Attitudes towards autonomous vehicles among people with physical disabilities

Bennett, Roger; Vijaygopal, Rohini and Kottasz, Rita (2019). Attitudes towards autonomous vehicles among people with physical disabilities. Transportation Research Part A: Policy and Practice, 127 pp. 1–17.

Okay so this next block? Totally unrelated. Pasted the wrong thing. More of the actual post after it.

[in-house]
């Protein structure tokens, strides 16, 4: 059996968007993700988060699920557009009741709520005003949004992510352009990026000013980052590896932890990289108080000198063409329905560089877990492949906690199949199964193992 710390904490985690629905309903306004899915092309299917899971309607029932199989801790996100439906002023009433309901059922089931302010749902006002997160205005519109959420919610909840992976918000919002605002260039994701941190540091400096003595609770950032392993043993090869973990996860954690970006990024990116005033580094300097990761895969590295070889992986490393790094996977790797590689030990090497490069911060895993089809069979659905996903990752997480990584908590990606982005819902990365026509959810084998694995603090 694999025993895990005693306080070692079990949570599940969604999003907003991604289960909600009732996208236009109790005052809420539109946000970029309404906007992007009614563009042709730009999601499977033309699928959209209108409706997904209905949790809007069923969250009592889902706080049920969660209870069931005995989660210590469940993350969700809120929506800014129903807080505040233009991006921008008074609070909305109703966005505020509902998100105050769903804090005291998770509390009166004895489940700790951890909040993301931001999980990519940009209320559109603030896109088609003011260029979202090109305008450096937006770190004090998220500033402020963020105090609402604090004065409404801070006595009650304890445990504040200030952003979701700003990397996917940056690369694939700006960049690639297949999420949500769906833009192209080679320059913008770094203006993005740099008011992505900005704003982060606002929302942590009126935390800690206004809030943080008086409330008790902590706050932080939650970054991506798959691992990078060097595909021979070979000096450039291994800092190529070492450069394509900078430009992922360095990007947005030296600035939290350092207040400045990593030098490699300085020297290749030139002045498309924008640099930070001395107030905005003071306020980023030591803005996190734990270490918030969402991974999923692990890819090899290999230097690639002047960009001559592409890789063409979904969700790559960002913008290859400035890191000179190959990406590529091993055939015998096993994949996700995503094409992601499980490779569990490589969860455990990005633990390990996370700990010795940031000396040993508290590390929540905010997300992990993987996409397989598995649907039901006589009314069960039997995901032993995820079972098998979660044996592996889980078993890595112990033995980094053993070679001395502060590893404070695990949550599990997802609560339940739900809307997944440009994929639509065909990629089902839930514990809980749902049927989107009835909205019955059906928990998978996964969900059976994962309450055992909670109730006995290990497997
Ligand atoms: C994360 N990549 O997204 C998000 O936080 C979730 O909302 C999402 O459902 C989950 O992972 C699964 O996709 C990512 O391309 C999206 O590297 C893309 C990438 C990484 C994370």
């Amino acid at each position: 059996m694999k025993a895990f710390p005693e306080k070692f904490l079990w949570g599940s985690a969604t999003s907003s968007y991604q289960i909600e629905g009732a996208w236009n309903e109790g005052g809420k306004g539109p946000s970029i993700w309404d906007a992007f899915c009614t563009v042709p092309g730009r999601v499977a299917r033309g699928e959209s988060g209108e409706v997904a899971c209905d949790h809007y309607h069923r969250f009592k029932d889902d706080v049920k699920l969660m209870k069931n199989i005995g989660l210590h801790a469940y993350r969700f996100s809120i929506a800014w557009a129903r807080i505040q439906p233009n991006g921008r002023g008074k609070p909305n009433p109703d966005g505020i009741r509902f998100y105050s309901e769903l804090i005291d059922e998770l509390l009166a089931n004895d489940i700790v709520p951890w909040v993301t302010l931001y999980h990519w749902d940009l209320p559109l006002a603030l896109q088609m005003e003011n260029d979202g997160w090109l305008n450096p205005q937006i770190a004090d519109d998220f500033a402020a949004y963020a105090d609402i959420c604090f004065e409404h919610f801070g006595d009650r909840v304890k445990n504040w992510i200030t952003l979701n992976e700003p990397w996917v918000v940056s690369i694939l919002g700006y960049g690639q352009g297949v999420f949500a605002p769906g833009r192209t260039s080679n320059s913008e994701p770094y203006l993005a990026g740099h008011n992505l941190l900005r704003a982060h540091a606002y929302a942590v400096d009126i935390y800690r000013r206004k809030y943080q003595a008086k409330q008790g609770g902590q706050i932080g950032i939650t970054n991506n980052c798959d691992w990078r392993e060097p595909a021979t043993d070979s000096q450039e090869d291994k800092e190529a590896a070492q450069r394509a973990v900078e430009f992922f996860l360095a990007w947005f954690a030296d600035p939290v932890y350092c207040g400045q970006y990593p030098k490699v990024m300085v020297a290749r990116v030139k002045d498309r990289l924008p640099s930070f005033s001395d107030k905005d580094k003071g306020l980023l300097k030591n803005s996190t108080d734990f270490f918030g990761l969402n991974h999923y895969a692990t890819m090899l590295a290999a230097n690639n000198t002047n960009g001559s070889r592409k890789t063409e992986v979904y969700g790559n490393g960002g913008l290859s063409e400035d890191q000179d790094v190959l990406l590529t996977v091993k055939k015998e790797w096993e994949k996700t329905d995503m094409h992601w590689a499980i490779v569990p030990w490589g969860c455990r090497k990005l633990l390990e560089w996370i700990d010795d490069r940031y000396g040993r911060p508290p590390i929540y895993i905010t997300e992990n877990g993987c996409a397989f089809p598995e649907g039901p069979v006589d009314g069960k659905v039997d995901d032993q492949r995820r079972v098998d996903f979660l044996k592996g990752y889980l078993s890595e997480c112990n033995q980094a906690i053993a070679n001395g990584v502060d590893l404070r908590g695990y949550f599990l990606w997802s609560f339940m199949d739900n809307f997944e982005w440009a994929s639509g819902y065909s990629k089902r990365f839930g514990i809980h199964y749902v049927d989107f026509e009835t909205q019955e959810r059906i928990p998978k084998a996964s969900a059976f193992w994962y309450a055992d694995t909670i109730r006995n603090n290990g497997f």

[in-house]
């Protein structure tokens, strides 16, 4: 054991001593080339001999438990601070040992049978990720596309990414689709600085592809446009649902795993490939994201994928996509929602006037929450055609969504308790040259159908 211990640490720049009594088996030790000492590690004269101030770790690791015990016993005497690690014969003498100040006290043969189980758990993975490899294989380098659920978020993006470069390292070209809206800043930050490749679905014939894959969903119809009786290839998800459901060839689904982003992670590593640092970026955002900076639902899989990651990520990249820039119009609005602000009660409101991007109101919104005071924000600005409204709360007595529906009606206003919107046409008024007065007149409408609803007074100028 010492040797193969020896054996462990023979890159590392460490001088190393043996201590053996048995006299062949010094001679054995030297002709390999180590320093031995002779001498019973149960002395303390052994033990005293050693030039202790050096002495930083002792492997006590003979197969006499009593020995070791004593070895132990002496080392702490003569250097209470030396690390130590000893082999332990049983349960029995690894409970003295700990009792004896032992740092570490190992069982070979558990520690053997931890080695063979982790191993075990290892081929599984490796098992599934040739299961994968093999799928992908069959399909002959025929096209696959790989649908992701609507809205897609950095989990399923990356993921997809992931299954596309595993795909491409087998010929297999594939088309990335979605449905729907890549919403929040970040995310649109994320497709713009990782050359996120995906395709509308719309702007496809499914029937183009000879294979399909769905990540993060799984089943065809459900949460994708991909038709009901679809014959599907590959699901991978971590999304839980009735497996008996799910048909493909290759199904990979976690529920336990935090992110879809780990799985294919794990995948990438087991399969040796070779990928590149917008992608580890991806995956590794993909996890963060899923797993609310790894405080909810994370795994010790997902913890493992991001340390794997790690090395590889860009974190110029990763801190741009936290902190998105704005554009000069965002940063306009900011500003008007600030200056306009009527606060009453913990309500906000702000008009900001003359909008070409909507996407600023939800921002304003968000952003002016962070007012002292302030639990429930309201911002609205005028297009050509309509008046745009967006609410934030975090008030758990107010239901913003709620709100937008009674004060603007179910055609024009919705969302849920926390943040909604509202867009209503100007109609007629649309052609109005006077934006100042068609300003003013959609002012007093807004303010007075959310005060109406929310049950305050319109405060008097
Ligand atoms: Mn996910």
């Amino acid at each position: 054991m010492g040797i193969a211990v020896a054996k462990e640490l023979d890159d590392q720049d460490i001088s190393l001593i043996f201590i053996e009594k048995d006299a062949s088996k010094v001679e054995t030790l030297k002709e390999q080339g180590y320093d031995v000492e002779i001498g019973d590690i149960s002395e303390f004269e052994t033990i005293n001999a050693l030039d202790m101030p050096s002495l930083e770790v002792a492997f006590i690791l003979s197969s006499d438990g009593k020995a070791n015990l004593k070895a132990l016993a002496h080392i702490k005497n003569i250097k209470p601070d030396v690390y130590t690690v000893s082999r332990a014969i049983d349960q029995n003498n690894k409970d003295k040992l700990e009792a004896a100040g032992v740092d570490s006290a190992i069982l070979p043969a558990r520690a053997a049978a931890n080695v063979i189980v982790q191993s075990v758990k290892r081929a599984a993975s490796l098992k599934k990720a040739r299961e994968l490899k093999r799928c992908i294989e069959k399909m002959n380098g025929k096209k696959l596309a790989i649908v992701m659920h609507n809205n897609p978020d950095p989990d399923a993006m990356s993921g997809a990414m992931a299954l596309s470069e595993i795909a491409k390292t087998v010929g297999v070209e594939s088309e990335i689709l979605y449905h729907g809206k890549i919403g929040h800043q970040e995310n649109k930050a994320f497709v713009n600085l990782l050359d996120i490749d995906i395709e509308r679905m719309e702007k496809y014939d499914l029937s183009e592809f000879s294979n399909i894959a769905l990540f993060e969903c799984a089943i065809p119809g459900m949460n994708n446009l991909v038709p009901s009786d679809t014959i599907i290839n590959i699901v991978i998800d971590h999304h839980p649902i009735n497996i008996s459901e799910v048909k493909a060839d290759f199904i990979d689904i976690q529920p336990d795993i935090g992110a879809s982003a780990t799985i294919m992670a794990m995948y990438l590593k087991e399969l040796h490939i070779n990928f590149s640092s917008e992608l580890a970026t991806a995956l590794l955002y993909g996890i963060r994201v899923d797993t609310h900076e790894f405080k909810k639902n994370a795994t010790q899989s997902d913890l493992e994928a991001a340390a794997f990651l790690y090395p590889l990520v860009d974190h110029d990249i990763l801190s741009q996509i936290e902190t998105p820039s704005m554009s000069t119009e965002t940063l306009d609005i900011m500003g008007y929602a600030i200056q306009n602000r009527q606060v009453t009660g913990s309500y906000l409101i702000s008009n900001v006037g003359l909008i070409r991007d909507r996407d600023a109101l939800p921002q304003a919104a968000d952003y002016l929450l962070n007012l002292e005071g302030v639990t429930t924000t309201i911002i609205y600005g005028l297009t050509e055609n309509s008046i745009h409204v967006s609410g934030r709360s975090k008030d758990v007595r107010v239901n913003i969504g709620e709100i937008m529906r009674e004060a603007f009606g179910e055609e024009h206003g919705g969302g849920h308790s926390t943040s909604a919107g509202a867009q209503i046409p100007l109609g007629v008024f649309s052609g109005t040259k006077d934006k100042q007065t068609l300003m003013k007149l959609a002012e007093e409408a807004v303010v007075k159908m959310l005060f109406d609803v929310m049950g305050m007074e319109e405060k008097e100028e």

Autonomous vehicles (AVs) represent a technological revolution in the transportation sphere. The efficient and orderly introduction of AVs will require their acceptance by the public. Although the perspectives of members of the general public concerning AVs have been surveyed, no academic research has to date been completed on the views of AVs held by people with disabilities. The present study employs a mixed methods research methodology to assess attitudes towards AVs among a UK sample of individuals with physical disabilities that affected their mobility. Participants were asked open-endedly to express their thoughts about AVs and their responses were analysed using a structural topic modelling (STM) procedure. Outputs to the STM analysis were then employed in a structural equation model (SEM) constructed to predict the sample members’ willingness to travel in driverless vehicles. The results were compared against those obtained from a control group of people without physical disabilities. The attitudes towards AVs of people with disabilities differed significantly from the attitudes of the respondents without disabilities. Attitudes towards AVs among people with disabilities were significantly influenced by their levels of interest in new technology, generalised anxiety, intensity of a person’s disability, prior knowledge of AVs, locus of control and action orientation. A latent class analysis confirmed the relevance of these variables as determinants of the views of people with disabilities regarding AVs.

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